Wayne Community College is one of 14 community colleges to sign a co-admission agreement with East Carolina University.
The agreement is designed to improve transfer student access and success through a collaborative degree-completion program.
Students will be able to apply to a participating community college and ECU simultaneously and commit to maintaining full-time status. Upon completing an associate degree, they will seamlessly transition into degree-completion programs at ECU, officials said.
"Our most fundamental goal is to make college attendance a far less daunting endeavor for these students who might not think that going to college is within their reach," said Dr. Ron Mitchelson, ECU provost. "In particular, we want these students to understand that the community college, university pathway is very cost effective and to ensure that the transfer from the community college to the university is relatively seamless."
Completing the first two years of a four-year degree at a community college can save a student an estimated $43,000, Mitchelson explained, citing a national report from the Educational Advisory Board.
Other benefits include access to ECU programming as well as joint financial aid counseling and academic advising, scholarship opportunities and a waiver of the ECU transfer application fee.
"Our agreement with ECU provides more than transition between our institutions," said WCC President Dr. Thomas Walker Jr. "Students will apply to ECU at the same time as they do WCC, and they will have access to ECU assets like the libraries and student activities. This will allow our students to ease into university life, both physically and financially. It provides a very attractive option, and we believe many will take advantage of it."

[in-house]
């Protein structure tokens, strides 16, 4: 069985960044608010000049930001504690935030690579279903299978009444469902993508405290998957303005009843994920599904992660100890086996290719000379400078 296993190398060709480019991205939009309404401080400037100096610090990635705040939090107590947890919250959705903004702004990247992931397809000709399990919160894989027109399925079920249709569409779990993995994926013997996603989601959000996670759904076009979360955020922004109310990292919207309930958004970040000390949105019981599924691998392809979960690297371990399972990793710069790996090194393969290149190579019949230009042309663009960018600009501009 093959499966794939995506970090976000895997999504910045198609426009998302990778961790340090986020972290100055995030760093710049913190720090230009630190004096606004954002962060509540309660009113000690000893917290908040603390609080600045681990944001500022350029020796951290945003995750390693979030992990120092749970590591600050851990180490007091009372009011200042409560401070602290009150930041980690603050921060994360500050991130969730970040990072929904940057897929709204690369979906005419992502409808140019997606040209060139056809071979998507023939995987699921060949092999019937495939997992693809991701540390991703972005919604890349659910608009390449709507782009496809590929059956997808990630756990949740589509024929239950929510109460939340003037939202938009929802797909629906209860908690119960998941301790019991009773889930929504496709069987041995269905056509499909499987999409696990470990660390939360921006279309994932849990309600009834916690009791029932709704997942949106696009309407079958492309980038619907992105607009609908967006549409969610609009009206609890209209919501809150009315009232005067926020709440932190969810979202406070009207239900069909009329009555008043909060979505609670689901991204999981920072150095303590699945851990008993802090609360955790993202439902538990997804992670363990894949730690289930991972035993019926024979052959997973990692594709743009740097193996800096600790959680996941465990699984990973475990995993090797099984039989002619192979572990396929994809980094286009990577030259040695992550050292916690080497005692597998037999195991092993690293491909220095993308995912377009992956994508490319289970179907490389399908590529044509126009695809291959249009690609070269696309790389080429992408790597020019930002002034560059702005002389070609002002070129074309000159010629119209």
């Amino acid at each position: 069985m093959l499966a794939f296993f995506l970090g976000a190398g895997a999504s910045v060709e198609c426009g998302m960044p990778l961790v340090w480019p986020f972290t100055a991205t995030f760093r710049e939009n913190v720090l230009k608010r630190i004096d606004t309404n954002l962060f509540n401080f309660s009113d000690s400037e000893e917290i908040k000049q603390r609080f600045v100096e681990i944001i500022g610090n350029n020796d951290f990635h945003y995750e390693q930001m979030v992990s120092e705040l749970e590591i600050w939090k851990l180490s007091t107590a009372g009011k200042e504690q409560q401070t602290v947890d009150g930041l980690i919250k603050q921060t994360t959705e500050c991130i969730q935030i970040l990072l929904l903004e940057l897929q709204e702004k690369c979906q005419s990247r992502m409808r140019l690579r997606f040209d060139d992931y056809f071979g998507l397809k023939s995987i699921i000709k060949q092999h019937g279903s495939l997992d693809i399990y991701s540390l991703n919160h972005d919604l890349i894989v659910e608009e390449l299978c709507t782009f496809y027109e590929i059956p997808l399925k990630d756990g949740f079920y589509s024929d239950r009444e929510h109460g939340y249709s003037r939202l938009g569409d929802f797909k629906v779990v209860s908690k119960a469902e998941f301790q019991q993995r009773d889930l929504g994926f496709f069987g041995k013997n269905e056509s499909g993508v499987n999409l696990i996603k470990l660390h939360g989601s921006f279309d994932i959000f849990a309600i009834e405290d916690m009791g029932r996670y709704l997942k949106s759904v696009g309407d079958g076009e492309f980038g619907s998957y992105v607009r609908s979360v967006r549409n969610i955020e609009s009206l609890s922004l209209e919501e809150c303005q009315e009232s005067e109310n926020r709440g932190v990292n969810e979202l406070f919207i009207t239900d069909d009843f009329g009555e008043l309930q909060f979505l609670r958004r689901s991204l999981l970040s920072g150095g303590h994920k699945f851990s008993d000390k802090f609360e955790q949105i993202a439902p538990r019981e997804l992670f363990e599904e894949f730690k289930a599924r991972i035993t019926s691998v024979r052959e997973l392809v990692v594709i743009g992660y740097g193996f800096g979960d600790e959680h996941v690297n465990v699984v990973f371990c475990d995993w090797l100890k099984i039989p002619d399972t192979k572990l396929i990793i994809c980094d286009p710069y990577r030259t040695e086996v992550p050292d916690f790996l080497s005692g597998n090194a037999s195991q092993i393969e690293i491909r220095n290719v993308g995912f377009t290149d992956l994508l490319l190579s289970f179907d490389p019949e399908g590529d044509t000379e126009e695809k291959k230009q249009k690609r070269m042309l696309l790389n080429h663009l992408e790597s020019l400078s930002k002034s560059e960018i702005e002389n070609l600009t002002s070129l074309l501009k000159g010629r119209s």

During a signing ceremony and reception at the university, ECU's Chancellor Dr. Cecil Staton thanked the presidents and representatives of the community colleges for their role in furthering the education of North Carolina students. The co-admission program, he said, will be a boon to both ECU and the community colleges in producing the teachers, nurses, engineers, business leaders and health professionals that the region needs to meet its future workforce demands.
The new co-admission program, expected to begin this fall, provides more access to academic programs and support services than the more narrowly focused articulation agreements that exist between individual community colleges and ECU for specific degree programs.
These broader agreements do not supplant those existing bilateral agreements, Michelson said.
"This is precisely the sort of collaboration we need to better serve the people of North Carolina and the east in particular," Staton said.
"We cannot be successful and continue to produce capable and engaged citizens who will go out across the communities of this state and make a difference if we don't have a vital partnership with our community college system.
"We value what you do, we value your students, and we value our partnership."